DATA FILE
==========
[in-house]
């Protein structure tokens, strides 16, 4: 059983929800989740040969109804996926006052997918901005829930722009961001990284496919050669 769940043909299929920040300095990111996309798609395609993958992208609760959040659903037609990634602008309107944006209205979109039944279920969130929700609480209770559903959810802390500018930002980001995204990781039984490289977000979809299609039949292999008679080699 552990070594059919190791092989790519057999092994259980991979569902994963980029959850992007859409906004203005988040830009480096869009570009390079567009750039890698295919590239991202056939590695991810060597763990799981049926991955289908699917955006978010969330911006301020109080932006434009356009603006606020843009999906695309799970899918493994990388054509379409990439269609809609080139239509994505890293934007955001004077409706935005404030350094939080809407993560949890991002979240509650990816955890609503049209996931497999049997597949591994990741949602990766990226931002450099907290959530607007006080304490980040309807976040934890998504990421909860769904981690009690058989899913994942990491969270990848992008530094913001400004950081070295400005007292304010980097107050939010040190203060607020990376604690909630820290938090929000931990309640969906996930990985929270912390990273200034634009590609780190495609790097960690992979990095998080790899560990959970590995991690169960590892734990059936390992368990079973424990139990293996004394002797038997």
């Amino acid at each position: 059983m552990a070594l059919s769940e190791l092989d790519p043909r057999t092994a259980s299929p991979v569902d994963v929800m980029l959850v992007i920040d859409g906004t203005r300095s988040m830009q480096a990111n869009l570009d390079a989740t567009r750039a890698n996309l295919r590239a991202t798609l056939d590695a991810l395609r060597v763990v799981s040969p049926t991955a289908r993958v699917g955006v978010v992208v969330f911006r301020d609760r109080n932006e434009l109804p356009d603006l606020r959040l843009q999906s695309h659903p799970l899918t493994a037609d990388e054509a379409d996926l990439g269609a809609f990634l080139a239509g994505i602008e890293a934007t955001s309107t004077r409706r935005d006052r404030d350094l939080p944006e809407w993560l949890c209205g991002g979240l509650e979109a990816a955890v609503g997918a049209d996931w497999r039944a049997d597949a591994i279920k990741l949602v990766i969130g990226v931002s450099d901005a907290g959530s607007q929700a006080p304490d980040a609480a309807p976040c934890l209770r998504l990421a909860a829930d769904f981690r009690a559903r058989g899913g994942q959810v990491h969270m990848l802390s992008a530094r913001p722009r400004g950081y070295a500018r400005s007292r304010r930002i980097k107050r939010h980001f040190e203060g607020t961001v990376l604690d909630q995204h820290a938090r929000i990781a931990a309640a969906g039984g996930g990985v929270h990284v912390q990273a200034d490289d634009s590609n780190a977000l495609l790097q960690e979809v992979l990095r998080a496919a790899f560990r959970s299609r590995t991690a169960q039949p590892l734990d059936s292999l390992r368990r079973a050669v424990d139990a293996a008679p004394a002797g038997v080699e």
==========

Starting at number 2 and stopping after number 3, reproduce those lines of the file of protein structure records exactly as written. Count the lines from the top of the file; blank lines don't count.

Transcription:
């Protein structure tokens, strides 16, 4: 059983929800989740040969109804996926006052997918901005829930722009961001990284496919050669 769940043909299929920040300095990111996309798609395609993958992208609760959040659903037609990634602008309107944006209205979109039944279920969130929700609480209770559903959810802390500018930002980001995204990781039984490289977000979809299609039949292999008679080699 552990070594059919190791092989790519057999092994259980991979569902994963980029959850992007859409906004203005988040830009480096869009570009390079567009750039890698295919590239991202056939590695991810060597763990799981049926991955289908699917955006978010969330911006301020109080932006434009356009603006606020843009999906695309799970899918493994990388054509379409990439269609809609080139239509994505890293934007955001004077409706935005404030350094939080809407993560949890991002979240509650990816955890609503049209996931497999049997597949591994990741949602990766990226931002450099907290959530607007006080304490980040309807976040934890998504990421909860769904981690009690058989899913994942990491969270990848992008530094913001400004950081070295400005007292304010980097107050939010040190203060607020990376604690909630820290938090929000931990309640969906996930990985929270912390990273200034634009590609780190495609790097960690992979990095998080790899560990959970590995991690169960590892734990059936390992368990079973424990139990293996004394002797038997």
């Amino acid at each position: 059983m552990a070594l059919s769940e190791l092989d790519p043909r057999t092994a259980s299929p991979v569902d994963v929800m980029l959850v992007i920040d859409g906004t203005r300095s988040m830009q480096a990111n869009l570009d390079a989740t567009r750039a890698n996309l295919r590239a991202t798609l056939d590695a991810l395609r060597v763990v799981s040969p049926t991955a289908r993958v699917g955006v978010v992208v969330f911006r301020d609760r109080n932006e434009l109804p356009d603006l606020r959040l843009q999906s695309h659903p799970l899918t493994a037609d990388e054509a379409d996926l990439g269609a809609f990634l080139a239509g994505i602008e890293a934007t955001s309107t004077r409706r935005d006052r404030d350094l939080p944006e809407w993560l949890c209205g991002g979240l509650e979109a990816a955890v609503g997918a049209d996931w497999r039944a049997d597949a591994i279920k990741l949602v990766i969130g990226v931002s450099d901005a907290g959530s607007q929700a006080p304490d980040a609480a309807p976040c934890l209770r998504l990421a909860a829930d769904f981690r009690a559903r058989g899913g994942q959810v990491h969270m990848l802390s992008a530094r913001p722009r400004g950081y070295a500018r400005s007292r304010r930002i980097k107050r939010h980001f040190e203060g607020t961001v990376l604690d909630q995204h820290a938090r929000i990781a931990a309640a969906g039984g996930g990985v929270h990284v912390q990273a200034d490289d634009s590609n780190a977000l495609l790097q960690e979809v992979l990095r998080a496919a790899f560990r959970s299609r590995t991690a169960q039949p590892l734990d059936s292999l390992r368990r079973a050669v424990d139990a293996a008679p004394a002797g038997v080699e």